Why I Don't Transcribe Interviews
It’s always a relief when the personality for your interview walks through the doorway. Yes, you schedule the interview, plan your questions and prepare for it—but life happens and some times they are rescheduled. Thankfully the interview I mentioned from yesterday happened without a hitch. Well, relatively without a hitch.
I interviewed in a McDonald’s play area which marked a first for me. I could tell from the music in the background my tape recording would be a challenge for transcription (but I still recorded my conversation). Over the years, I’ve worked out a technique where I take a few notes—but also record. It allows me to maintain eye contact with my subject and interaction with them. At the same time, I get a few thoughts and quotes on my pad (provided I can read them later—my handwriting is pretty terrible).
I need a few minutes after the interview. It’s always key in my magazine article writing. These few minutes give me a chance to think about the interview and the potential shape of the article. In my head, I create an outline for the article. Then hopefully I get another few minutes to scratch the outline on paper.
Immediately after my interview, I headed to the airport to pick up my wife returning from a trip back east. My drive in freeway traffic gave me these few minutes of breathing space to think about the significant portions of my interview. When I reached the airport, I scratched a few outline notes. Soon I will type this outline and it will give me a road map of how I’ll piece together the eventual article.
With that background, I’m going to tell you why I always tape but rarely transcribe the tape. I will often return to the tape and check a few quotations on it. I know a number of writers who transcribe their tapes after an interview. I’m unsure about the reasons. I know when I worked for Decision, the magazine required us to tape our interviews then transcribe them. Often as editors, we wrote stories for some of the celebrities that we interviewed. There was a strict way the articles were handled internally (written and edited) and part of that process involved having a transcription from the tape. It was many years ago, so the procedure has likely changed in their current operation. For that reason, I can see having a transcription but not normally.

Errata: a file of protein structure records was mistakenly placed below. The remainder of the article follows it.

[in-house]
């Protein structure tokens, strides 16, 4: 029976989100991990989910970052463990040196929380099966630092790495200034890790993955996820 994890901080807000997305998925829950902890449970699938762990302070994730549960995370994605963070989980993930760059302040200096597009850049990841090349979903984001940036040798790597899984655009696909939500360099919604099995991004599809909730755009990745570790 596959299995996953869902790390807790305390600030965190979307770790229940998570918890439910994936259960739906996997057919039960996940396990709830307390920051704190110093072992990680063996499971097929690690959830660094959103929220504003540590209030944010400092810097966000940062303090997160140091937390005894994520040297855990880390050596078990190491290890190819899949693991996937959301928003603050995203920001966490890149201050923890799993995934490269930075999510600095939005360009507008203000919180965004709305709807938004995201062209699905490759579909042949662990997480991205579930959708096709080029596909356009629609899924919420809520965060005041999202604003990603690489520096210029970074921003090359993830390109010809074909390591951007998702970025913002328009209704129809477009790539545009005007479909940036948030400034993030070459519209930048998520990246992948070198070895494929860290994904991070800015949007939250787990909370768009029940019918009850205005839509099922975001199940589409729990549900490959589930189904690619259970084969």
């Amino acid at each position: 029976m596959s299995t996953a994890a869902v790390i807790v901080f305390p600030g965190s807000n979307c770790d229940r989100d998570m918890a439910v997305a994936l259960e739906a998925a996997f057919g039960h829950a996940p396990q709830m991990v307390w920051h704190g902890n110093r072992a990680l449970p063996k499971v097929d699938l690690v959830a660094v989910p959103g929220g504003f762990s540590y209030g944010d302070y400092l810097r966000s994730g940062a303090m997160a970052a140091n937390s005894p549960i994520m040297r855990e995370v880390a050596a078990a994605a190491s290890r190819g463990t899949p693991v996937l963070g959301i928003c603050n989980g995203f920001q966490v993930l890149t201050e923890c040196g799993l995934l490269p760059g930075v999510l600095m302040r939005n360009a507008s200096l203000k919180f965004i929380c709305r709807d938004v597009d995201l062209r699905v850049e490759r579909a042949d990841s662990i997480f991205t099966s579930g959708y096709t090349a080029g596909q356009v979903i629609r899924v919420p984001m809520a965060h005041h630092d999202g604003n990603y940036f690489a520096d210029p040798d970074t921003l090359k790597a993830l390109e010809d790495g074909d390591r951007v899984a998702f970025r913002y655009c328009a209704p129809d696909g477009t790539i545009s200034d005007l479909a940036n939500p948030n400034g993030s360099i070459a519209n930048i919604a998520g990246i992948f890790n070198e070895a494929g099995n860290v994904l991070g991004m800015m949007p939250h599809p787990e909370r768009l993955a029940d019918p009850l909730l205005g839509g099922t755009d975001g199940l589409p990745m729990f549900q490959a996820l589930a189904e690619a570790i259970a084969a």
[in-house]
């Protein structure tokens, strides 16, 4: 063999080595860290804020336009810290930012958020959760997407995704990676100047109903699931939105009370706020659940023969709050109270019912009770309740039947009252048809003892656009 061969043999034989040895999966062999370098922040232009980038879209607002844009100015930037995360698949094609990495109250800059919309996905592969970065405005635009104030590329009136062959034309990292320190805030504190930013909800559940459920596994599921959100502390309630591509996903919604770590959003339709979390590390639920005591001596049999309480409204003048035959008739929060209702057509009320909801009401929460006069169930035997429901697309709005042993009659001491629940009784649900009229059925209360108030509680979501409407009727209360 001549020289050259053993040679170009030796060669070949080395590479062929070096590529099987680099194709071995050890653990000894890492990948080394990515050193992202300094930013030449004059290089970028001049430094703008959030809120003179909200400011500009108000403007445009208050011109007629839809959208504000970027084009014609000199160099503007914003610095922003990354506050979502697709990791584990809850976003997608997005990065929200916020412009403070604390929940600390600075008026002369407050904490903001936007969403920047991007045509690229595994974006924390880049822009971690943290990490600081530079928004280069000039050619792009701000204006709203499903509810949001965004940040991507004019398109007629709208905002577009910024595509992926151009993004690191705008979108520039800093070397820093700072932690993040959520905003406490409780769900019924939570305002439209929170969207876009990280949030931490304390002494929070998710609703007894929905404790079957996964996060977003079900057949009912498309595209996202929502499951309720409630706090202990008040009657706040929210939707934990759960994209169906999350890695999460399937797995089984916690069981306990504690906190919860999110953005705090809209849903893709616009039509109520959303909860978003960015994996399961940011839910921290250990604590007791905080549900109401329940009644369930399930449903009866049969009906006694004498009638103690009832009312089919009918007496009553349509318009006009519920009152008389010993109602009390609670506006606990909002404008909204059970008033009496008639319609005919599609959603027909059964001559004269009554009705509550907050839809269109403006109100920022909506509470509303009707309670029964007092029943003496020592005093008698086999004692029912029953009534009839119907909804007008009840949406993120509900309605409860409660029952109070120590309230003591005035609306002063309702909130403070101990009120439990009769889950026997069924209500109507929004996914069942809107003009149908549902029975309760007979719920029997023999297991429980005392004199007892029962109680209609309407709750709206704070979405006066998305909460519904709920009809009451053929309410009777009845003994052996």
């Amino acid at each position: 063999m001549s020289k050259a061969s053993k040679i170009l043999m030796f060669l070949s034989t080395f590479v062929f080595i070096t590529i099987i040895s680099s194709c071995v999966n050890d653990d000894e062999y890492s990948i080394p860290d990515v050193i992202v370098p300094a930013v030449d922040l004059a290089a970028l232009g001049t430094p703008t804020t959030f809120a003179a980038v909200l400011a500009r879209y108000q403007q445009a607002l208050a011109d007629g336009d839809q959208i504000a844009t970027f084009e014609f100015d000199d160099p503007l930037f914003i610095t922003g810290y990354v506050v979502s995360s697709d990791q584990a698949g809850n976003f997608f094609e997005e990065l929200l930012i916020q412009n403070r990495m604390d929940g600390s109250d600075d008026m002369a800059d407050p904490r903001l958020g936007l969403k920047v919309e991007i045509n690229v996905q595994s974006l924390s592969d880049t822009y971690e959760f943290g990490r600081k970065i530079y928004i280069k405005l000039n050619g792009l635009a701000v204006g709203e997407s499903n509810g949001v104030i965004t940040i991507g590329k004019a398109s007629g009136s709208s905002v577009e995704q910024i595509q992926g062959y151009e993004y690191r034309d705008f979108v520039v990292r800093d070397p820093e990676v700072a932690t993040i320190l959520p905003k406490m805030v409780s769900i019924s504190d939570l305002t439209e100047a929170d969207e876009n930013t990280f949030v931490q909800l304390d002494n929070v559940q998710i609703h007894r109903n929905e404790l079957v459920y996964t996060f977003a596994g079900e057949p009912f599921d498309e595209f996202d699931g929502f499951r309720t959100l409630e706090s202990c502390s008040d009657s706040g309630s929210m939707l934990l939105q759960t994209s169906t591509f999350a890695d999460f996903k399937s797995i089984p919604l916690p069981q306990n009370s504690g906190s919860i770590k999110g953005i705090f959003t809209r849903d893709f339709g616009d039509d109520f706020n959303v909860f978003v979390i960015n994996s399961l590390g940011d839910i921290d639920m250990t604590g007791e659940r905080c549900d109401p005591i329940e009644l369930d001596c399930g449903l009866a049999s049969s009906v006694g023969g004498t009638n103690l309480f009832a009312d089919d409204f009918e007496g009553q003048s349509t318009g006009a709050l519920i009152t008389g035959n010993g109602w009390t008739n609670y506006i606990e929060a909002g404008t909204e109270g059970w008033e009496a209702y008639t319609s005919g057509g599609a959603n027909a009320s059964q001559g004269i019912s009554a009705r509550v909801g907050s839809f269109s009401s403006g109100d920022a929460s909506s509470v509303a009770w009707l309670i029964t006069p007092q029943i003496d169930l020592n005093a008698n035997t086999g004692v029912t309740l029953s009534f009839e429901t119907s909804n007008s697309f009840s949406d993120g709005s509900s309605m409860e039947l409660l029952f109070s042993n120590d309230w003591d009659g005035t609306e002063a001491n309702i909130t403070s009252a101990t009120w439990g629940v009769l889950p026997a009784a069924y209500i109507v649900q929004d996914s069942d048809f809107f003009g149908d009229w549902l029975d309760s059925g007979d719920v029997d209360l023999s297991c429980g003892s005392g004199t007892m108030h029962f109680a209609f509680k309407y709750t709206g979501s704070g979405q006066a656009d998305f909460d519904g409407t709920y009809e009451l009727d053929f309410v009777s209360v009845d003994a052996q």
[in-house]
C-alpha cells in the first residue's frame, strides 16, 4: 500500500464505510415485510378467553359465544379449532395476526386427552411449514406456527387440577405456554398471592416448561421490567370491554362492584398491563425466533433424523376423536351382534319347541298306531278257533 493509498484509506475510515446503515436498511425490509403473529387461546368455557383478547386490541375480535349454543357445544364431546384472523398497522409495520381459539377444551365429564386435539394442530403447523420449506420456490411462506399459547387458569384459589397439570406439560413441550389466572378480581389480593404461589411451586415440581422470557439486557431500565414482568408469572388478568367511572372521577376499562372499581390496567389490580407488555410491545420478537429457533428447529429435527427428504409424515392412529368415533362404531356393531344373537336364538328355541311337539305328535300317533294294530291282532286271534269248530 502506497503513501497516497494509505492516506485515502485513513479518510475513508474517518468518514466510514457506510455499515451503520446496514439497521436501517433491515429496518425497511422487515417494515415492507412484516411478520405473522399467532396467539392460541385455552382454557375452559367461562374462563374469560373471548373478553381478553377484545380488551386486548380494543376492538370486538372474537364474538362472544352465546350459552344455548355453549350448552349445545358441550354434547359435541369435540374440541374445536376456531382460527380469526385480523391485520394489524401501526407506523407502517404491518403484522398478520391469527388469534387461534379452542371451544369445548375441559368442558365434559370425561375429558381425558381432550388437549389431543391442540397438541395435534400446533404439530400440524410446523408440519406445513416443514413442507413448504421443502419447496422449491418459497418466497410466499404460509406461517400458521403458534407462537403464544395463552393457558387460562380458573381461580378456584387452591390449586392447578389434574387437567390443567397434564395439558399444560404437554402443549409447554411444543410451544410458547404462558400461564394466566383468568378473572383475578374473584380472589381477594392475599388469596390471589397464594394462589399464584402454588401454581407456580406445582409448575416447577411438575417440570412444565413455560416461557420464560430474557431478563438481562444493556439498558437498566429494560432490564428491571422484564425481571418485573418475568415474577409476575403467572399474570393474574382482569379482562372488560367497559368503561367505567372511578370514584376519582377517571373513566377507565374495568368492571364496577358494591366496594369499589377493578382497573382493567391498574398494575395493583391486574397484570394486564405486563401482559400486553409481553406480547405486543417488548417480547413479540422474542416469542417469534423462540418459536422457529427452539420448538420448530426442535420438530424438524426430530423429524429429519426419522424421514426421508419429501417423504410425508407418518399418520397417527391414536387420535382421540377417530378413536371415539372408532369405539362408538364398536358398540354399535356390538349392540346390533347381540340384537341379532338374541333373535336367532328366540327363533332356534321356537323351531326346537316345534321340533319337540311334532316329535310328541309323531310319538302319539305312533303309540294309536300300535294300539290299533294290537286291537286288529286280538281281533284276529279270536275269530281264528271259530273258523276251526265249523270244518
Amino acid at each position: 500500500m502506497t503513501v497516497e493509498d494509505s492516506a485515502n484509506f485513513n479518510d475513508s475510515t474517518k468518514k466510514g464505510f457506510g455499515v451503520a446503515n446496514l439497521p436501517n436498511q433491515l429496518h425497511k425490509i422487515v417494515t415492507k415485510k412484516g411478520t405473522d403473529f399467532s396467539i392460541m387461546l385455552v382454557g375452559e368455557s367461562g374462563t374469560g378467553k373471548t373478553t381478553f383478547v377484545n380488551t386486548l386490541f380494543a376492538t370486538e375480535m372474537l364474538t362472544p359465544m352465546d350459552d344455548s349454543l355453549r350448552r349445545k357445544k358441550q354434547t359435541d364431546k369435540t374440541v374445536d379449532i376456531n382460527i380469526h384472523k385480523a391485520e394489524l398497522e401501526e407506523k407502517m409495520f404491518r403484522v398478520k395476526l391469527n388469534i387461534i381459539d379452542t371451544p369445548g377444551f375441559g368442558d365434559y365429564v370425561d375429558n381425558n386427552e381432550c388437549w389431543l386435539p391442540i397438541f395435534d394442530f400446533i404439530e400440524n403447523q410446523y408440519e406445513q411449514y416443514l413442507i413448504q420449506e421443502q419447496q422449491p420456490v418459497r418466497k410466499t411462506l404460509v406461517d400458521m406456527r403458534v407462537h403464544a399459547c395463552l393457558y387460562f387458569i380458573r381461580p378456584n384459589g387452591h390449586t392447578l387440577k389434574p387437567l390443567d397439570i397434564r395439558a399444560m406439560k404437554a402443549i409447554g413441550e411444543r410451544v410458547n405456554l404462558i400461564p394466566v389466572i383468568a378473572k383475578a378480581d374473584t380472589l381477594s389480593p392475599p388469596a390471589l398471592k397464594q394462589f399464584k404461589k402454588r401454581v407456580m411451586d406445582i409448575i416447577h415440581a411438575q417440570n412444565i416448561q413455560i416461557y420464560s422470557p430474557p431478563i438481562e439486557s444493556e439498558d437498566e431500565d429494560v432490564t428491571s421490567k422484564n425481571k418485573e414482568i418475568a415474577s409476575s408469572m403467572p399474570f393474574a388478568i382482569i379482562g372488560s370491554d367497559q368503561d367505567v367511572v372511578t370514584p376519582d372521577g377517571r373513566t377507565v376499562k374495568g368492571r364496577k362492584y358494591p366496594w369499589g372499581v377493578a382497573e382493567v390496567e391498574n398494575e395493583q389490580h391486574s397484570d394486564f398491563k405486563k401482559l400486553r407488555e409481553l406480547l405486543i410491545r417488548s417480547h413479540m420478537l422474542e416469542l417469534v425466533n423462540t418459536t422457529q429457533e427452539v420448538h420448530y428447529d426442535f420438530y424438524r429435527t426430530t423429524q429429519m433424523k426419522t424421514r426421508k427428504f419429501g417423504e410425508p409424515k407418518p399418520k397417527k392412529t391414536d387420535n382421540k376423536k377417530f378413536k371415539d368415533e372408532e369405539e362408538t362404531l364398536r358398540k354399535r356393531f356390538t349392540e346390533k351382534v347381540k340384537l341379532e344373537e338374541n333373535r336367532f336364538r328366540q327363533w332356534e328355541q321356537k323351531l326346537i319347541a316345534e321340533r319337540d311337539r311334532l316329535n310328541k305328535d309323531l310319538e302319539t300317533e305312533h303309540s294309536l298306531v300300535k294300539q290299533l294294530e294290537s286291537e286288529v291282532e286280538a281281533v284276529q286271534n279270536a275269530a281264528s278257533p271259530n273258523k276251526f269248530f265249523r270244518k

Here’s the problem with a transcription: it puts the words into stone. They can’t be moved because they are typed or written on the page from the tape. Instead, I’ve found the interview process is much more fluid and as a writer, you need to move those words around from the interview—in your head—but also when you eventually write the article.
My interview yesterday began with a particular detail from the sports figure’s life. I thought I understood the story—but then late in the interview (about an hour later), the athlete revisited the same topic—and added even greater detail so the significance became crystal clear to me. If I had been transcribing the tape, I might not have connected the two incidents when I wrote the article. The words would have been cemented in stone and not as easy to move around after they were transcribed.
In a few hours, I’m off to San Diego to teach at the San Diego Christian Writer’s Guild Fall conference. It will be a full weekend. In the meantime, I hope I have shown you the fluid nature of interviews from my experience.